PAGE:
Emad Barsoum writes: Inflation, Gas Prices… The way out
Every morning you wake up, there is a new increase in the prices of goods and services; hikes are at a rapid pace that hasn’t been experienced for so many years. It is very well known that the significant drive for such an increase in prices is directly contributed to the extreme surge in crude oil prices globally. But does this rise in crude oil prices reflect the actual demand and supply for the oil?
During the recession of the year 2008, the year high crude oil prices were around $140/bbl., while the average gas price at the pump was $1.27/Lt. Today, crude prices hit the highest at $125/bbl., but the gas price skyrocketed to $2.14/Lt.!
Although analysts attributed the current extremely high crude price to demand after the pandemic, still, the pump price should not be as high. It is adamant stating that around ₵55/Lt of taxes are currently included in the gas price, out of which is the infamous ₵11/Lt carbon tax which is regularly rising.
Nonetheless, the primary factor lies in two sectors; first, crude price itself, which is not reflecting the actual influence of global supply and demand, and this could be explained by stating that the average crude oil prices reached 15% higher in 2022 compared to 2008, while gas prices increased by over 45%, consequently leads us to the second factor, the refining and marketing fees, which were estimated around ₵16/Lt in 2008 versus ₵46/Lt year to date. – According to Statista and CBC.
We may realize that the main players here are the Oil producers and the Oil refining and marketing corporations, the gigantic companies that once dominated the world’s politics and economy, even though they are not on the top of the news lately, since the eruption of the High-tech, the digital and the dot com tycoons. However, they are still acting behind the stage.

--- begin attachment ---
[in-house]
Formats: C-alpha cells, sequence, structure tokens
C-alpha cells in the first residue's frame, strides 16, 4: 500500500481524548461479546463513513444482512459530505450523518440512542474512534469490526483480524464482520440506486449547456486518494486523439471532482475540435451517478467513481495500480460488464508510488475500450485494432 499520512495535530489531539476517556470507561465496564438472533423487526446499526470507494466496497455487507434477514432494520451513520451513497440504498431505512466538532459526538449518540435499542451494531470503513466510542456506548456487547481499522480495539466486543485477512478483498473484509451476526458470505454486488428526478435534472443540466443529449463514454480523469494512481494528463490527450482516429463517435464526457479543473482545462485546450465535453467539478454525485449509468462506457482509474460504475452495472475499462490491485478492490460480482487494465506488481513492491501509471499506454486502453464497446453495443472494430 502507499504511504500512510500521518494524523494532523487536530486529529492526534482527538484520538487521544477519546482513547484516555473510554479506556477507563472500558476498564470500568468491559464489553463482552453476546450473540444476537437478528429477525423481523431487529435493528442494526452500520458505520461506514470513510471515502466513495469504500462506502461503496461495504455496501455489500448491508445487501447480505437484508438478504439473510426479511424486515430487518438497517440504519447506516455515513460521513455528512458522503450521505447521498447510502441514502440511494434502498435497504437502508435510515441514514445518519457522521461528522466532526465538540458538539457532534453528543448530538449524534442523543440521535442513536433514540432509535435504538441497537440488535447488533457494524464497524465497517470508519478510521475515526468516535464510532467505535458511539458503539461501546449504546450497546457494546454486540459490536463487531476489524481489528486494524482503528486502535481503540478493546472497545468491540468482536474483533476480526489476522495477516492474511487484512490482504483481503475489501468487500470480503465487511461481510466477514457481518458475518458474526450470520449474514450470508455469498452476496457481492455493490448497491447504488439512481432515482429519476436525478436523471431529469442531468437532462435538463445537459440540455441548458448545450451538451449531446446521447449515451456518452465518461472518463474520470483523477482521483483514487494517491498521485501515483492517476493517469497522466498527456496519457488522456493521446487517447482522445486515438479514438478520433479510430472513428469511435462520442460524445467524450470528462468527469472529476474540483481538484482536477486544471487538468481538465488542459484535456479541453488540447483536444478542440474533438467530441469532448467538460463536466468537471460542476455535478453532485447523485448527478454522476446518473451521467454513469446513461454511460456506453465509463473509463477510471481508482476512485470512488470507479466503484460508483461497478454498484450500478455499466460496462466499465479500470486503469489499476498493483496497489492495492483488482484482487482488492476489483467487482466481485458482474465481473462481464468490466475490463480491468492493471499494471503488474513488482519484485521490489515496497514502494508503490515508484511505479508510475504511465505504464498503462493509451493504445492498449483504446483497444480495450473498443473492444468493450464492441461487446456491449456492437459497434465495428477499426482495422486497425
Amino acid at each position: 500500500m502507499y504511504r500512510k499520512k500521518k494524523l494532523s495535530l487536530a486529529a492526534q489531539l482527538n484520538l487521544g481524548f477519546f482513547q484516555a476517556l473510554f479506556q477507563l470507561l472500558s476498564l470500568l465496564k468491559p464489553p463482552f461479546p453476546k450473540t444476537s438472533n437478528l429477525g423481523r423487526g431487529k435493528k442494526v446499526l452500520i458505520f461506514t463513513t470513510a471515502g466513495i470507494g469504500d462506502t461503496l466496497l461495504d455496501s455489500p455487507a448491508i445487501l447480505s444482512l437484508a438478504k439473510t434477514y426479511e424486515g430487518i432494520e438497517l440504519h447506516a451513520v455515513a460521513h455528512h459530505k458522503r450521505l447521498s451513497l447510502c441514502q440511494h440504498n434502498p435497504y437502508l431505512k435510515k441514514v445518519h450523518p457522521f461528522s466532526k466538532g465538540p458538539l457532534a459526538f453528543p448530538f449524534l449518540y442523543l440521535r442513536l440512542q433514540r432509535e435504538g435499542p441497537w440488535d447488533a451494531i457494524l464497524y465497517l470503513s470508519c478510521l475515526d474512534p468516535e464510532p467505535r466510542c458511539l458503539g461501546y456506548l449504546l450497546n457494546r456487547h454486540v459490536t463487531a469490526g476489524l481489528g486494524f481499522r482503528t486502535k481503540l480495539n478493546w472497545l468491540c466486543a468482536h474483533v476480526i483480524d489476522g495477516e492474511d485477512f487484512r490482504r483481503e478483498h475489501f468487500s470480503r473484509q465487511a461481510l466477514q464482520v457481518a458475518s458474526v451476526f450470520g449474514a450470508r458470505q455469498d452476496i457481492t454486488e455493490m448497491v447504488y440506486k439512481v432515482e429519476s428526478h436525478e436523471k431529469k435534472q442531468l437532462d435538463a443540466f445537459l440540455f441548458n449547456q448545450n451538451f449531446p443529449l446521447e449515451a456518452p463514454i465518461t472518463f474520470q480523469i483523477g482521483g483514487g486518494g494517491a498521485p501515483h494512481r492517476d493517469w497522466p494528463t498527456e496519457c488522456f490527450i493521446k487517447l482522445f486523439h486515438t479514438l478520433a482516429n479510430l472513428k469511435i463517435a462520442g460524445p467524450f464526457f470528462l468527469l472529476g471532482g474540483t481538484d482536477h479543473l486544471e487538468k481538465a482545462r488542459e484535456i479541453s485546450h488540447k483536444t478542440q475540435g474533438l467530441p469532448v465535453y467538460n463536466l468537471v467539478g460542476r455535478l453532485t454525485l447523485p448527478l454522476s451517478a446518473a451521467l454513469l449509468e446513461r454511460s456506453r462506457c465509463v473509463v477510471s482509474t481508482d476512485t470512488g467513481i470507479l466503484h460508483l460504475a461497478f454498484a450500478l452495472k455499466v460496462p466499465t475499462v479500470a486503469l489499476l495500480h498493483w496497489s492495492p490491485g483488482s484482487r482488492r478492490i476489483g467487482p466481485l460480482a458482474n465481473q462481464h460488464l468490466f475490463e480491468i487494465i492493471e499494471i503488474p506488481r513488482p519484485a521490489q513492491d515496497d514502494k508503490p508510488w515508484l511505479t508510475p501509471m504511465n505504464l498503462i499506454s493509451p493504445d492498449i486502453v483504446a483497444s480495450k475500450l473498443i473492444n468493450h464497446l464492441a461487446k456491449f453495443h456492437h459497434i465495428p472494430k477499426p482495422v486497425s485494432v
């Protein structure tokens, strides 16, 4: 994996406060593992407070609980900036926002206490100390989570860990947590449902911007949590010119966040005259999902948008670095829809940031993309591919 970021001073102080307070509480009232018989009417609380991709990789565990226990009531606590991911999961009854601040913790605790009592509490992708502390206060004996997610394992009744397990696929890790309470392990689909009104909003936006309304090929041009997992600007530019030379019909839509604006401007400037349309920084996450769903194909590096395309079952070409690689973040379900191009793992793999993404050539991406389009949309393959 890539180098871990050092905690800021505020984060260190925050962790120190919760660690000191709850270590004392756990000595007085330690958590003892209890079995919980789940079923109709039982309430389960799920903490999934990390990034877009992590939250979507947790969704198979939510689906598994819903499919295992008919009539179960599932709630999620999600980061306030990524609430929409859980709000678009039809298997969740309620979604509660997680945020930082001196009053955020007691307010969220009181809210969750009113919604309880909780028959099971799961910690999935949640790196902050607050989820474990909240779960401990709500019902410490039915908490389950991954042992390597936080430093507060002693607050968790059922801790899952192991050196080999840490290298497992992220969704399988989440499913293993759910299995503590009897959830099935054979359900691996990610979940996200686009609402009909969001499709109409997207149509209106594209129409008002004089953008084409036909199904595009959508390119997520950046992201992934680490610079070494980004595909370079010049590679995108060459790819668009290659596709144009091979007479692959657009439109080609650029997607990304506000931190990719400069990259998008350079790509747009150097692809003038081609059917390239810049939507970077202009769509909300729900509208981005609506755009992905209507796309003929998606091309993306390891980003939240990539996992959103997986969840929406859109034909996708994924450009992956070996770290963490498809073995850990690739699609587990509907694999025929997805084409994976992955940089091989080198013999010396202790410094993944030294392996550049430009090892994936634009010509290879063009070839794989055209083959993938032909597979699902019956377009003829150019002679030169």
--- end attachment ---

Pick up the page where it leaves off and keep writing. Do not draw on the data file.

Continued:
Oil companies fathomed that immediately after the pandemic it is the right time to recover the decrease in profits occurred during the years of shutting down our planet, but what was not mentioned is that many industries and services have either seized business, or significantly downsized their operations, which led directly to reduction in production and further reduction in demand for goods and services due to the fall in incomes. This fall is either caused by the slowdown of business and the increase in the gas prices that led right away to the rapid and continuous jump in food and essential services prices.
The loser here is the ordinary consumer, the workers who strive to survive, those who live hand-to-mouth and represent most of the workforce and the population. Their only hope to continue the journey is governments that should interfere to ease the stress of taxes and levies, especially on gas, and to have more regulations and plans to fight the inflation before it goes beyond control for longer terms. The ways to achieve these goals are attainable and diversified, requiring only the Provincial and the Federal governments to be genuinely aware of their citizens.
Duly comes the corporations’ role and their social responsibility to achieve the balance between increasing their profits during harsh times and value and protect their most priceless assets, the workers.